Homer, Dante, and Michael Angelo, 1. and our Ladies of Sorrow, 743—the
Homeward bound, 18.

apparition of the Brocken,747—Finale
Hood, Thomas, stanzas to the memory to Part I., Savannah-la-Mar, 750.
of, by B. Simmons, 768.

Overland passage, the, 204.
Husbandman, the, from Goethe, 175. Ovid's Fasti, translation from, 94.
Isabel, Queen of Spain, character of Painting, Cennino Cennini on, 717.

Park, the, from Goethe, 178.
Janus, from the Fasti of Ovid, 94. Parting precepts, by B. Simmons, 114.
J. D. To a Blind Girl, by, 98-Stan- Pauperism, increase of, 531.
zas by, 314.

Peel, E. Borodino, an ode by, 30.
Juvenal, remarks on, 516.

Peninsula, a glance at the, 595.
King in Thule, the, from Goethe, 166. Perfect bliss, from Goethe, 176.
Lebrun's Lawsuit, 705.

Philomela, from Goethe, 177.
Leon, General, 606.

Phæbus and Hermes, from Goethe, 179.
Letters of the Dead, by B. Simmons, Ping-Kee's view of the stage, 415.

Poems and ballads of Goethe, No. III.
Levana and our Ladies of Sorrow, by the The waterman, 165 — the king in
English Opium-Eater, 743.

Thule, 166—the dance of death, 167
Lopez, character of, 601.

- the fairest flower, 168—-sorrow
Love's Hour-Glass, from Goethe, 176. without consolation, 170—-comfort in
Lucretius, remarks on, 517.

tears, ib.—to a golden heart, 171–
Malmesbury's Diary and Correspon- welcome and departure, 172—even-
dence, review of, 315.

ing, 173—a calm at sea, ib.—the
Nalta, 215.

breeze, ib.- the cavalier's choice,
Marriage unequal, from Goethe, 178. 174—retribution, 175-poems after
Marston; or, Memoirs of a Statesman the manner of the antique; the bus-

- Part XV., 75— Part XVI., 461- bandman, ib.—Anacreon's grave, ib.
Part XVII., 679.

—the brothers, 176—Love's hour-
Matanzas, insurrection at, 605.

glass, ib.—warning, ib.-solitude, ib.
Maynooth, 647.

- perfect bliss, ib.—the chosen rock,
Merrifield, Mrs, translation of Cennino 177— the death - trance, ib.— Philo-
Cennini on Painting, by, 717.

mela, ib.—-sacred ground, ib.the
Mesmerism, 219.

park, 178—the teachers, ib.-mar-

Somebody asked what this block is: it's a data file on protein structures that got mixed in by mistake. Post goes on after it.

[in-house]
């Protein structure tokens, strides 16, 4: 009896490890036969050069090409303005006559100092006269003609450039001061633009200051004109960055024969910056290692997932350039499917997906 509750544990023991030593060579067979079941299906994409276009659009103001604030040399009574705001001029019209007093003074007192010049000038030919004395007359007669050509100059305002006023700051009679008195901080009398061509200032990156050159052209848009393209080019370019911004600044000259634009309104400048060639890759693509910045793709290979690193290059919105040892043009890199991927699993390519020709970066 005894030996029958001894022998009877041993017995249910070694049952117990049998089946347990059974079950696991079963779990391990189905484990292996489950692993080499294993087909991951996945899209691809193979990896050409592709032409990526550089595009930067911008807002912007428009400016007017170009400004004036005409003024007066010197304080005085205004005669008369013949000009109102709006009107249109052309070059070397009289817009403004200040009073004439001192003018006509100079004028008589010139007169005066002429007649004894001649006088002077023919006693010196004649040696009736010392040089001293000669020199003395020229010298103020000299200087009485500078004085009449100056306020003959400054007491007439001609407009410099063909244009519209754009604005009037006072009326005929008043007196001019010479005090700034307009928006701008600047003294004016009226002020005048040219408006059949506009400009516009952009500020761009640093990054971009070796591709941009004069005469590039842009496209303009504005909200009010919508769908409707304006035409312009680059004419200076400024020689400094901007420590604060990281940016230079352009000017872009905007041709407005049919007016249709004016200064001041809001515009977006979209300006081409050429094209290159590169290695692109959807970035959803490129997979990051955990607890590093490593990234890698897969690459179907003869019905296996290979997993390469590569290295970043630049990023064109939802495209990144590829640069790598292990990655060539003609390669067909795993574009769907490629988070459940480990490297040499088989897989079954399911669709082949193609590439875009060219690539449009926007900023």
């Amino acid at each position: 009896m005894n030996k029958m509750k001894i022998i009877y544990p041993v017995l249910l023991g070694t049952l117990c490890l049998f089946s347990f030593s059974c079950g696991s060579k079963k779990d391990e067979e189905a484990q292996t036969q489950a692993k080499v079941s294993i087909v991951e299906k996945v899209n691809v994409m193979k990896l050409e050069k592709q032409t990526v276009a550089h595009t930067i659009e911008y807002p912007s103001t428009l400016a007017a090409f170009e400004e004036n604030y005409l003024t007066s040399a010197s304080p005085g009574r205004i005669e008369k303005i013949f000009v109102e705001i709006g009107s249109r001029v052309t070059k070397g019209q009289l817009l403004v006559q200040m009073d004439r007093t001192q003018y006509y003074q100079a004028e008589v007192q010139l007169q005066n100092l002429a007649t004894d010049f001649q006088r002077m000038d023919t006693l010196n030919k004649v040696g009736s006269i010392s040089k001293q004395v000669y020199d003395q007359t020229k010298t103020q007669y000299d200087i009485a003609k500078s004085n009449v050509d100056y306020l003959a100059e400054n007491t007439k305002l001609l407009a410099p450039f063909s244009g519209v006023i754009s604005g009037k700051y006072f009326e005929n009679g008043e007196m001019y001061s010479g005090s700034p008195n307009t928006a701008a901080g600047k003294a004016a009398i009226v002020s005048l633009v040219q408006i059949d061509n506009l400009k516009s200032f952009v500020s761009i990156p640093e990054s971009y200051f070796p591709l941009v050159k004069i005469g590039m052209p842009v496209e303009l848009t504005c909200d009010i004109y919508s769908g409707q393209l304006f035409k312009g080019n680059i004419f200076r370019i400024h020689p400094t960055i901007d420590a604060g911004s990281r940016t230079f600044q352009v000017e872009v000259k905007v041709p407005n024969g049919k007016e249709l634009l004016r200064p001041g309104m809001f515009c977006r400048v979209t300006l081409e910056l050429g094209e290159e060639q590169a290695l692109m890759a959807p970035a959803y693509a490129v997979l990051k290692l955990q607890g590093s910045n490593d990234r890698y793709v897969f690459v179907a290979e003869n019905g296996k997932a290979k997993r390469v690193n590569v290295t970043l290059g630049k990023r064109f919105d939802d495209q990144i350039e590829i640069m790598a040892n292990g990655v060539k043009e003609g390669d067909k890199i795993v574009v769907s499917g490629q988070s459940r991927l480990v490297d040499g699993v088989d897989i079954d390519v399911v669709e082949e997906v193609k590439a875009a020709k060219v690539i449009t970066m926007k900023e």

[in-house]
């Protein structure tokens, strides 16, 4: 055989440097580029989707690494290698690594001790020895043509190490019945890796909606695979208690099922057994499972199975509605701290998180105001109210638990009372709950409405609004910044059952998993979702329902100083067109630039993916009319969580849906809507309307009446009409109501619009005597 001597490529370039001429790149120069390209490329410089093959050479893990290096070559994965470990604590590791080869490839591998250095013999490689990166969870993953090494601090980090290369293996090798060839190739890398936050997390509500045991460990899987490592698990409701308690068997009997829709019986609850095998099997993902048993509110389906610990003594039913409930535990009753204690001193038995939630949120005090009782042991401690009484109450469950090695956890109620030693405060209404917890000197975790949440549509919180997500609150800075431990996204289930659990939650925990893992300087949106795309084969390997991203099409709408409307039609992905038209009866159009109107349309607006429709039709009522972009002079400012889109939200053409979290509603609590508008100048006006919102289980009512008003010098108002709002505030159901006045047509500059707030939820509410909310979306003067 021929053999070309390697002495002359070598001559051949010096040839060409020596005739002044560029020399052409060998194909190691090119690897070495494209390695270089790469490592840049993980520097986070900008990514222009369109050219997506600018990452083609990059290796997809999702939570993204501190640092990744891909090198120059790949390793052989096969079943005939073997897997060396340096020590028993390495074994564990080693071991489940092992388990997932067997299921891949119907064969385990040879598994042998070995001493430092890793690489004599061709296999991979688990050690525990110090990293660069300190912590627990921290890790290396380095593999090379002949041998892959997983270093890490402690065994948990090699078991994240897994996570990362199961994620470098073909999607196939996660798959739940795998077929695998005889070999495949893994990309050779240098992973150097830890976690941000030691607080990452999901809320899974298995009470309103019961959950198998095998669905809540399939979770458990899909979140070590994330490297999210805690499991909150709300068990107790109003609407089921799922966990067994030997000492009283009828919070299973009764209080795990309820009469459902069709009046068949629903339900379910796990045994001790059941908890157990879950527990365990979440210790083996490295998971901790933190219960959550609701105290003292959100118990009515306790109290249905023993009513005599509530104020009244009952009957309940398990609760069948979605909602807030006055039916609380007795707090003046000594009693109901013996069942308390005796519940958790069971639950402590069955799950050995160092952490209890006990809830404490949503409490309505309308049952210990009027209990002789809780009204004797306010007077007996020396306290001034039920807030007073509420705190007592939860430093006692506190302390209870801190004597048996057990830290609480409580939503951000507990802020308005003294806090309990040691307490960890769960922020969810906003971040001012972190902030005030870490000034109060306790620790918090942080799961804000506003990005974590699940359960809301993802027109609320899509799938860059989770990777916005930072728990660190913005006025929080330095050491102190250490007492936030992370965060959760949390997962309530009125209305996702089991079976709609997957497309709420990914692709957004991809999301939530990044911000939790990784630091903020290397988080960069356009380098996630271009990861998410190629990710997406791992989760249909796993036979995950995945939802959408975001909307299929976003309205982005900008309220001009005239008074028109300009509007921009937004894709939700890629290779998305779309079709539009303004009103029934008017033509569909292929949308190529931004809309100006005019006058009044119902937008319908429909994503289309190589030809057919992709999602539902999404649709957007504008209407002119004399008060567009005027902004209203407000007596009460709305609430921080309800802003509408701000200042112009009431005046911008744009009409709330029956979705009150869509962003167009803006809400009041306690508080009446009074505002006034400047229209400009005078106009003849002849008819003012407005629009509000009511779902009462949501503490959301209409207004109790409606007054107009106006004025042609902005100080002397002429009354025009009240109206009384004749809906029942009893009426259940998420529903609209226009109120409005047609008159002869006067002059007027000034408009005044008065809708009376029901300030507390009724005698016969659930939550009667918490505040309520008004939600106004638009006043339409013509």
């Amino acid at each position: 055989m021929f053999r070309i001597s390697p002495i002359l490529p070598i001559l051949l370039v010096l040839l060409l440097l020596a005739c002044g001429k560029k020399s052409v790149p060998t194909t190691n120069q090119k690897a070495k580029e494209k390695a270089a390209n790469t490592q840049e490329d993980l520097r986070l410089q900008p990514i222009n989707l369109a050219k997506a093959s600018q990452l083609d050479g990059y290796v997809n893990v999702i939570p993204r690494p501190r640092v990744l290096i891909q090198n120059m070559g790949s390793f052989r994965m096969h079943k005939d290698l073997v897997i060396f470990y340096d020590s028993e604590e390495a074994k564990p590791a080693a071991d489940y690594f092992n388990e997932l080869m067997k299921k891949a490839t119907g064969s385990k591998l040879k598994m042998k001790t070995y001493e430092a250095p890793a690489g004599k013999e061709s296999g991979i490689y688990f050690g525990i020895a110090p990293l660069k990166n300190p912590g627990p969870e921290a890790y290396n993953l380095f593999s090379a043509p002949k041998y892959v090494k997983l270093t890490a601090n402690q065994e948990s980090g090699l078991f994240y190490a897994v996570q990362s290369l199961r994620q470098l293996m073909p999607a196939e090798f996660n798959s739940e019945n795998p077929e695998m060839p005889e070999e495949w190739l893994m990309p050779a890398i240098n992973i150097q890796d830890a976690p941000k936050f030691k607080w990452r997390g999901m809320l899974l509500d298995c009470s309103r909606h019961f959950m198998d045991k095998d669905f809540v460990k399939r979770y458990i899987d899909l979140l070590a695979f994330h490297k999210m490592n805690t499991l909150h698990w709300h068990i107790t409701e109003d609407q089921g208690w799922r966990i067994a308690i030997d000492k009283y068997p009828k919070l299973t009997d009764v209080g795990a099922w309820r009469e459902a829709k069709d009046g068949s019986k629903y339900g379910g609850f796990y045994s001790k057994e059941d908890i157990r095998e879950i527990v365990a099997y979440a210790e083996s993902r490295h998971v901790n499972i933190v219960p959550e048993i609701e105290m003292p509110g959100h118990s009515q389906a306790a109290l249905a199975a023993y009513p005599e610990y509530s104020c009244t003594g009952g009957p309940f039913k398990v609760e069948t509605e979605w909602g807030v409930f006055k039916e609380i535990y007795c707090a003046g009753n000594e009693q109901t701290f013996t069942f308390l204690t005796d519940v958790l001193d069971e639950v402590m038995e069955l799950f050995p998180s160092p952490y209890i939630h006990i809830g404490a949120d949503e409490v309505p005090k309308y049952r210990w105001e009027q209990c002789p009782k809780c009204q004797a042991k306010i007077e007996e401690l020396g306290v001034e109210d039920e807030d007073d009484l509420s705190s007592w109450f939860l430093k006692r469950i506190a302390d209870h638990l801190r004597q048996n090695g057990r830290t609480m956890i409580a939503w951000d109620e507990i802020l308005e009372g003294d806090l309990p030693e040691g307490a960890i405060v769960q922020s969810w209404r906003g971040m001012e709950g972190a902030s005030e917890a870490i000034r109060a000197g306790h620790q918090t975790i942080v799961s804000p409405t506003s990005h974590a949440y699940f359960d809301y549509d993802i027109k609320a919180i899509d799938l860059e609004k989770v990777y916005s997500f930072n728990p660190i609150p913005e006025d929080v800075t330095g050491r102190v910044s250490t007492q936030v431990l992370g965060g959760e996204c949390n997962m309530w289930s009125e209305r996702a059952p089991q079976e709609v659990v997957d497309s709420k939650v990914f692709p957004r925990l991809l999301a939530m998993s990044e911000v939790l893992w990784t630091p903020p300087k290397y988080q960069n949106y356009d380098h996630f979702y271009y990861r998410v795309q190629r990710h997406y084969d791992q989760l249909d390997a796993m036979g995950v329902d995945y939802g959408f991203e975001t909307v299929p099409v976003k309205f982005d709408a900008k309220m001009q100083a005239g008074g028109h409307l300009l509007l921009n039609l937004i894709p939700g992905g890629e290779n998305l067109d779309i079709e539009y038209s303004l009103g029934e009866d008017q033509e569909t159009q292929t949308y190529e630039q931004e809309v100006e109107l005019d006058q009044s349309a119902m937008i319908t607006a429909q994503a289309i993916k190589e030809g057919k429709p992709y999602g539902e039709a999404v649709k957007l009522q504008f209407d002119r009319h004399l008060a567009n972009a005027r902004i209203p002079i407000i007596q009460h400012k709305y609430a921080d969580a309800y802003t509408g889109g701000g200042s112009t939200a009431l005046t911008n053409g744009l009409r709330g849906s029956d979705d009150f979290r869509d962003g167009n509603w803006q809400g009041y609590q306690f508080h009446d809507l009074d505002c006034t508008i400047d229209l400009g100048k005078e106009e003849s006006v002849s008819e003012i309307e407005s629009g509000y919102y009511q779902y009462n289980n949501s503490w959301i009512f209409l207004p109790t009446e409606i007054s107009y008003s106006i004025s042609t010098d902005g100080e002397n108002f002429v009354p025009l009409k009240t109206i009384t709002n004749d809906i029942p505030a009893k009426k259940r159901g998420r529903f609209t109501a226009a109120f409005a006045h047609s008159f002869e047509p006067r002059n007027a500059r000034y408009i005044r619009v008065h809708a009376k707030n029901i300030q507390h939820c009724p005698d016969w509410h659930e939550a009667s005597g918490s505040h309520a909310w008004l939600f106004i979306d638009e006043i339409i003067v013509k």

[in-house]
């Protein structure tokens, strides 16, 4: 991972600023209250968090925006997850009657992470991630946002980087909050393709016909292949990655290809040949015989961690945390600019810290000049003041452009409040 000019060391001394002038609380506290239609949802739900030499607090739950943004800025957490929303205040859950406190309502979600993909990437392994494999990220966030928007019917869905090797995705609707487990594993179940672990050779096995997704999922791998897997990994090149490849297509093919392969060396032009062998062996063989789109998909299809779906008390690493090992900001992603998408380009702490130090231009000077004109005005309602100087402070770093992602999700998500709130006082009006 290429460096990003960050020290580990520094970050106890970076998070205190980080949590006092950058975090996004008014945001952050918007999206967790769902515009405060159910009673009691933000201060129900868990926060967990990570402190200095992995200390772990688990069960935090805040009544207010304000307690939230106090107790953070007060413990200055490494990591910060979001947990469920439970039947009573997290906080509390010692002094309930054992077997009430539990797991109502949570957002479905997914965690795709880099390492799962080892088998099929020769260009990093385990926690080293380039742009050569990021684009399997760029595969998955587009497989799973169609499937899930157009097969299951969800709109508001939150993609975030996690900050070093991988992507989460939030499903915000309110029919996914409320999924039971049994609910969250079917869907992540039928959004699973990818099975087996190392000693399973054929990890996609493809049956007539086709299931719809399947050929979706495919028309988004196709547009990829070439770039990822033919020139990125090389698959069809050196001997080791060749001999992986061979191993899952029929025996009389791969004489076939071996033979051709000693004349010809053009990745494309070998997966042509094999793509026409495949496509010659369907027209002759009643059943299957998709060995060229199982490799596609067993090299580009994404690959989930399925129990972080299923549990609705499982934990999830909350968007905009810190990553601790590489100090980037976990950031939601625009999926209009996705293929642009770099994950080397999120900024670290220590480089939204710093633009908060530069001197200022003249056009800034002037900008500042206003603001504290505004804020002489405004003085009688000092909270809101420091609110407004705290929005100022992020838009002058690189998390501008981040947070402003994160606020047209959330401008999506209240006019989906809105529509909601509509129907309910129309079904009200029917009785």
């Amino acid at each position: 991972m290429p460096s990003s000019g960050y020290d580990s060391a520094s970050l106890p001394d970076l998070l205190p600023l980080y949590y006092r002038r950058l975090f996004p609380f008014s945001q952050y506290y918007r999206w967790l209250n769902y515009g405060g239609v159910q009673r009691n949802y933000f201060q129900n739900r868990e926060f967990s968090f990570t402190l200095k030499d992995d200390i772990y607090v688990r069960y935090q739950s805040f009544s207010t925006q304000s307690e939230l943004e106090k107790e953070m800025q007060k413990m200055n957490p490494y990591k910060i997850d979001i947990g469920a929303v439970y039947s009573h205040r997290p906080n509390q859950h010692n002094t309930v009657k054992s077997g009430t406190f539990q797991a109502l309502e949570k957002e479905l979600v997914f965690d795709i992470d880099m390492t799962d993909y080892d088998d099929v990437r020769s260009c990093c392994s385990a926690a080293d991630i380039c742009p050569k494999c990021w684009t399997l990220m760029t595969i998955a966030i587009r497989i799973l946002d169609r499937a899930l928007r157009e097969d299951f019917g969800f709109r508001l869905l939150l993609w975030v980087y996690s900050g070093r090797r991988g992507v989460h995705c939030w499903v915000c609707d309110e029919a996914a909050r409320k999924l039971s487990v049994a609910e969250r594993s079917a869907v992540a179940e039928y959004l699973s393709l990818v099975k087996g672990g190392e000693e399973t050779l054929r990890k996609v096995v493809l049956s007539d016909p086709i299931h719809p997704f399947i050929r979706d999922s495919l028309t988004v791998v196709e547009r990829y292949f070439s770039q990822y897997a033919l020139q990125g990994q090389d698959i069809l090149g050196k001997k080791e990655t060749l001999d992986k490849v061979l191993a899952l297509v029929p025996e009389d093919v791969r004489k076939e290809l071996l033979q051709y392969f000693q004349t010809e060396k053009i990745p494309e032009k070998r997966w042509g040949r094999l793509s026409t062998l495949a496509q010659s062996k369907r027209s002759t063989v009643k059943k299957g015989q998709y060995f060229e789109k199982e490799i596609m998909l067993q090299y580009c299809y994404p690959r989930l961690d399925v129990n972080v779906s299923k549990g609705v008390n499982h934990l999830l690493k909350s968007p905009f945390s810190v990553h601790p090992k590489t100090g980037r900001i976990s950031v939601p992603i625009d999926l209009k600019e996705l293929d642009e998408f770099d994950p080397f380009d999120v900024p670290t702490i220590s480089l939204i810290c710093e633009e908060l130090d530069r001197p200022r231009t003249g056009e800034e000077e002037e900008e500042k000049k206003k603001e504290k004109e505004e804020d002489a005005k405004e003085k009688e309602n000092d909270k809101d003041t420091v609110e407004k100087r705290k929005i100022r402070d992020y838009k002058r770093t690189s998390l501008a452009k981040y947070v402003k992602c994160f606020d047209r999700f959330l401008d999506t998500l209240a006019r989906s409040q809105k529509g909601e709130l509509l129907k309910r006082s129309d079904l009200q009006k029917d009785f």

Mexico in 1812-Part I., 251-Part riage unequal, ib.- holy family, ib.-
II., 331_Part III., 561.

exculpation, 179—the muses' mirror,
Michael Angelo, 1, 15.

ib.—Phæbus and Hermes, ib.--a new
Jidnight Watch, the-Chap. I., 424— love, ib.--the wreaths, 180— the Swiss

Chap. II., 431–Chap. III., 439– Alp, ib.
Chap. IV., 444.

Poetry :-Borodino, an ode, by E. Peel,
Niine, Sir David, stanzas written after 30-Janus, from the Fasti of Ovid,
the funeral of, by Delta, 766.

94—to a blind girl, 98—Vanities in
Milton, critiques on, 5, 503.

verse, by B. Simmons, 114_the
Modern Political Economy, remarks on, tower of London, by Thomas Ros-

coe, 158—the poems and ballads of
Mohammed Ali, 215.

Goethe, No. Ill. 165– stanzas by
Montenegro, a ramble in, 33.

J. D., 314- stanzas written after the
Muse's mirror, from Goethe, 179.

fnneral of Sir David Milne, by Delta,
Jly first spec in the Biggleswades, 549. 766-stanzas to the memory of Tho-
Narvaez, character of, 599.

mas Hood, by B. Simmons, 768.
New love, from Goethe, 179.

Poetry, on the translation of, 507.
North's Specimens of the British Critics, Political economy, remarks on modern,

No. I., Dryden, 133—No. II., Dryden 529.
and Pope, 369_No. III., Dryden, Pompeii, 218.
503— No. IV, Dryden on Chaucer, Poole’s Englishwoman in Egypt, review
617—the same, concluded, 771.

of, 286.
Novel and the Drama, the, 679.

Pope, critique on, 369.

on, 411.

Practical agriculture, 298.

Sorrow without consolation, frea
Pushkin, the Russian poet, No. I., by Goethe, 170.
Thomas B. Shaw, 657.